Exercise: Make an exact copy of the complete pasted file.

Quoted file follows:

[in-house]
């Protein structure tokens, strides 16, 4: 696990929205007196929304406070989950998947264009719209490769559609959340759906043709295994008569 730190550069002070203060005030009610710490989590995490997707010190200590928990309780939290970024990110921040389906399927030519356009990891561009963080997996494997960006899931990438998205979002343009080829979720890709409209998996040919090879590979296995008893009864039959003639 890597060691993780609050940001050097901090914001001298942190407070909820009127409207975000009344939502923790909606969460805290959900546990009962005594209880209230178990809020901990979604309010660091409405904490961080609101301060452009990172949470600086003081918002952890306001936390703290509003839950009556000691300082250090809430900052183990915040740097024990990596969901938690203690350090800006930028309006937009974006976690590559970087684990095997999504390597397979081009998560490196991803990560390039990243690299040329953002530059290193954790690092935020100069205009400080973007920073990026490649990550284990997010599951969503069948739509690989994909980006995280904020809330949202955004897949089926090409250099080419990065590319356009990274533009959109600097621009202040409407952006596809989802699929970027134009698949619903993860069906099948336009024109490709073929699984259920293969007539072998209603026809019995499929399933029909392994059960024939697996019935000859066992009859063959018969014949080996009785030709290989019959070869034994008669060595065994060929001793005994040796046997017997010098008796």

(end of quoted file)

[in-house]
């Protein structure tokens, strides 16, 4: 696990929205007196929304406070989950998947264009719209490769559609959340759906043709295994008569 730190550069002070203060005030009610710490989590995490997707010190200590928990309780939290970024990110921040389906399927030519356009990891561009963080997996494997960006899931990438998205979002343009080829979720890709409209998996040919090879590979296995008893009864039959003639 890597060691993780609050940001050097901090914001001298942190407070909820009127409207975000009344939502923790909606969460805290959900546990009962005594209880209230178990809020901990979604309010660091409405904490961080609101301060452009990172949470600086003081918002952890306001936390703290509003839950009556000691300082250090809430900052183990915040740097024990990596969901938690203690350090800006930028309006937009974006976690590559970087684990095997999504390597397979081009998560490196991803990560390039990243690299040329953002530059290193954790690092935020100069205009400080973007920073990026490649990550284990997010599951969503069948739509690989994909980006995280904020809330949202955004897949089926090409250099080419990065590319356009990274533009959109600097621009202040409407952006596809989802699929970027134009698949619903993860069906099948336009024109490709073929699984259920293969007539072998209603026809019995499929399933029909392994059960024939697996019935000859066992009859063959018969014949080996009785030709290989019959070869034994008669060595065994060929001793005994040796046997017997010098008796």